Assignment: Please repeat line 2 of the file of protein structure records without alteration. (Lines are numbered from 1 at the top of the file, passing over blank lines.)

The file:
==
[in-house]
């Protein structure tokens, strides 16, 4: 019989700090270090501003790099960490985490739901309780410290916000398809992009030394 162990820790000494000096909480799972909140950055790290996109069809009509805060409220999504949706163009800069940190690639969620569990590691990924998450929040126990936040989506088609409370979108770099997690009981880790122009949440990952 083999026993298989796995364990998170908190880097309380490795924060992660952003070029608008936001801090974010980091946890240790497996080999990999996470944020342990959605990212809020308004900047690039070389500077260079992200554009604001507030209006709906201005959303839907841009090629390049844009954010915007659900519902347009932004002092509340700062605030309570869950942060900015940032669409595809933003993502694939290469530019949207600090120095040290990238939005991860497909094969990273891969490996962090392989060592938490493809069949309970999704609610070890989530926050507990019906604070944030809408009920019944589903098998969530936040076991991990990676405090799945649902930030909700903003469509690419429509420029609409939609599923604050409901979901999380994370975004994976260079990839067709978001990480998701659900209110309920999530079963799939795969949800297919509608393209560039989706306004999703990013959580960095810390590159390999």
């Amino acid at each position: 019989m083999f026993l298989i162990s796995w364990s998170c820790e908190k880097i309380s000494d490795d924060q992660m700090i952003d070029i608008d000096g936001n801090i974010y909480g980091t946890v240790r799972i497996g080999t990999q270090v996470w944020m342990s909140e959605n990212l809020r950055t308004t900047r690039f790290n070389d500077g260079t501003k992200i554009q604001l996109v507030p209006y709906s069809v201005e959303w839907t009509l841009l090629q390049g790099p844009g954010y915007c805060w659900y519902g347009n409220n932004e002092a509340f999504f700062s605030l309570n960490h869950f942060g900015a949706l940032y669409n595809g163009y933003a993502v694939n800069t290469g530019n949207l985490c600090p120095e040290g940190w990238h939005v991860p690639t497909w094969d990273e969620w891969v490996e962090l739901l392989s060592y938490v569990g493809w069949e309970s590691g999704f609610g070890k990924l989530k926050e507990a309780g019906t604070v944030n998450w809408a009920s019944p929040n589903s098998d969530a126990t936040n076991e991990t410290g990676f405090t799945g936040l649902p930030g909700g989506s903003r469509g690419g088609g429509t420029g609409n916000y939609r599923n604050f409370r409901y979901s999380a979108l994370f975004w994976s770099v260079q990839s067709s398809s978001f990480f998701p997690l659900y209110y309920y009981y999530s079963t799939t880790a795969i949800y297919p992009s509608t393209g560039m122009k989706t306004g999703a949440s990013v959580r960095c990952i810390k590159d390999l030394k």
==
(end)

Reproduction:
């Protein structure tokens, strides 16, 4: 019989700090270090501003790099960490985490739901309780410290916000398809992009030394 162990820790000494000096909480799972909140950055790290996109069809009509805060409220999504949706163009800069940190690639969620569990590691990924998450929040126990936040989506088609409370979108770099997690009981880790122009949440990952 083999026993298989796995364990998170908190880097309380490795924060992660952003070029608008936001801090974010980091946890240790497996080999990999996470944020342990959605990212809020308004900047690039070389500077260079992200554009604001507030209006709906201005959303839907841009090629390049844009954010915007659900519902347009932004002092509340700062605030309570869950942060900015940032669409595809933003993502694939290469530019949207600090120095040290990238939005991860497909094969990273891969490996962090392989060592938490493809069949309970999704609610070890989530926050507990019906604070944030809408009920019944589903098998969530936040076991991990990676405090799945649902930030909700903003469509690419429509420029609409939609599923604050409901979901999380994370975004994976260079990839067709978001990480998701659900209110309920999530079963799939795969949800297919509608393209560039989706306004999703990013959580960095810390590159390999």